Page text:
N Brouard, E Cambois, A Désesquelles, JM Robine
In addition to their work on health, incapacity and disability, INED’s researchers contribute to methodological work and participate in the production of data. They look at what the indicators used in the surveys actually measure, as well as their limitations and biases. They also develop techniques for analysing the data collected.
Designing population surveys
INED has been involved in the design of population surveys on health and disability for many years. Through our participation in the working groups that design the surveys, we can communicate our research experience, methodological expertise and knowledge of appropriate definition and measurement instruments. INED has thus been active in the design of the HID survey, ten-year health surveys and disability and health surveys (enquêtes Handicap Santé). We are currently involved in monitoring mortality after those surveys, which enable us to analyse differential mortality depending on states of health and dependency.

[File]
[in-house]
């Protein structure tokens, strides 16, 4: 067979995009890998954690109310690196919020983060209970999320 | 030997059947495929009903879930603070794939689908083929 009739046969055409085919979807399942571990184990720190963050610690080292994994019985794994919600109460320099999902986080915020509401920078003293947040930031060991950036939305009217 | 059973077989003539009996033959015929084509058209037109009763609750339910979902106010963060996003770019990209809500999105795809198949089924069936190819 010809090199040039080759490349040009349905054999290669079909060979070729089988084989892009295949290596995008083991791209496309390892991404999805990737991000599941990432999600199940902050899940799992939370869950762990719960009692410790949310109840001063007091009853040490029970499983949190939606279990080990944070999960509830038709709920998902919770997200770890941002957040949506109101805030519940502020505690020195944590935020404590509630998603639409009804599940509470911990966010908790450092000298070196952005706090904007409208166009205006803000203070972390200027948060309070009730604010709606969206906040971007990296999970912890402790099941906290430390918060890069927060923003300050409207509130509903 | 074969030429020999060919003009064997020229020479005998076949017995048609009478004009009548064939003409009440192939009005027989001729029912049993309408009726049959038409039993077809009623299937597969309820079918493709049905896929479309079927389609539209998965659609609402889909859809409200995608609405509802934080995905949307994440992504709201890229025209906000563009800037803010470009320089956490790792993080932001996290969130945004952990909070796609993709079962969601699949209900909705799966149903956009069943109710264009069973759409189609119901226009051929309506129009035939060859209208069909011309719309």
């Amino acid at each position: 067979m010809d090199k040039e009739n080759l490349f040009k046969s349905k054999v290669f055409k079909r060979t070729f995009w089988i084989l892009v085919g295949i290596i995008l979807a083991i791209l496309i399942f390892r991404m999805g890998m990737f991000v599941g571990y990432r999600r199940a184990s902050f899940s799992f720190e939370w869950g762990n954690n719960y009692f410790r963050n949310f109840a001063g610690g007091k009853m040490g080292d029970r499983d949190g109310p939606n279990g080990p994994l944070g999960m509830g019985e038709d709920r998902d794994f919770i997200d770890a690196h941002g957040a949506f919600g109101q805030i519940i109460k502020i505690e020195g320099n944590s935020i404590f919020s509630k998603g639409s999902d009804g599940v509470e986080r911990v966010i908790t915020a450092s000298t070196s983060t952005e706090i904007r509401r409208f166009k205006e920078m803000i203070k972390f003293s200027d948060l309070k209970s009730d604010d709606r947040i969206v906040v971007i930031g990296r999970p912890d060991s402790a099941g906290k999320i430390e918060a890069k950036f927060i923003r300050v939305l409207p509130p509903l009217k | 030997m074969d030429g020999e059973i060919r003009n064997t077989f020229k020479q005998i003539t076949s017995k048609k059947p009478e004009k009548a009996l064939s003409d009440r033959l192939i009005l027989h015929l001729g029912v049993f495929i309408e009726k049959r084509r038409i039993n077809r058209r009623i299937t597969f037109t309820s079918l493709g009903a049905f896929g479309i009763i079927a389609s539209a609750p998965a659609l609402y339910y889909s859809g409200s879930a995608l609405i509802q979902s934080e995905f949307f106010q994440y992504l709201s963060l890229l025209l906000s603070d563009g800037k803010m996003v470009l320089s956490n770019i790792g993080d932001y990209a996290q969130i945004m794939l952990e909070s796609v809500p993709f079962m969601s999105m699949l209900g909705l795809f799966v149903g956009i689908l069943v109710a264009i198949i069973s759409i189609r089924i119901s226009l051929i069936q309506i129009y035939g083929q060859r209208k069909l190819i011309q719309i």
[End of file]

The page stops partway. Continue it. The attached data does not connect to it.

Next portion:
As part of these activities, the researchers are also seeking to
understand how the measurement instruments work in order to adjust
interpretations for any biases and limitations: perceived health,
activity restrictions or mental health.
Probabilities of transitions between different states of health: IMaCh
Some years ago INED developed expertise in calculating the probabilities of transition between different states of health. Agnès Lièvre, supervised by Nicolas Brouard and working with Christopher Heathcote, Professor of Statistics at the Australian National University in Canberra, developed a software program called IMaCh, which calculates probabilities of transition based on longitudinal data, making it possible to calculate disability-free life expectancies from incidence. The method and the software seem to meet a need, judging by the strong interest they have attracted, especially in Asia, where the method has already been taught on a number of occasions (UNFPA, Bangkok - April 2001), (Beijing University - December 2001) (UNFPA/Nihon University, Tokyo - April 2002).
The software needs to undergo some modifications, such as to
enable the analysis of mortality using models other than Gompertz.
A version of IMaCh should also meet the growing demand from users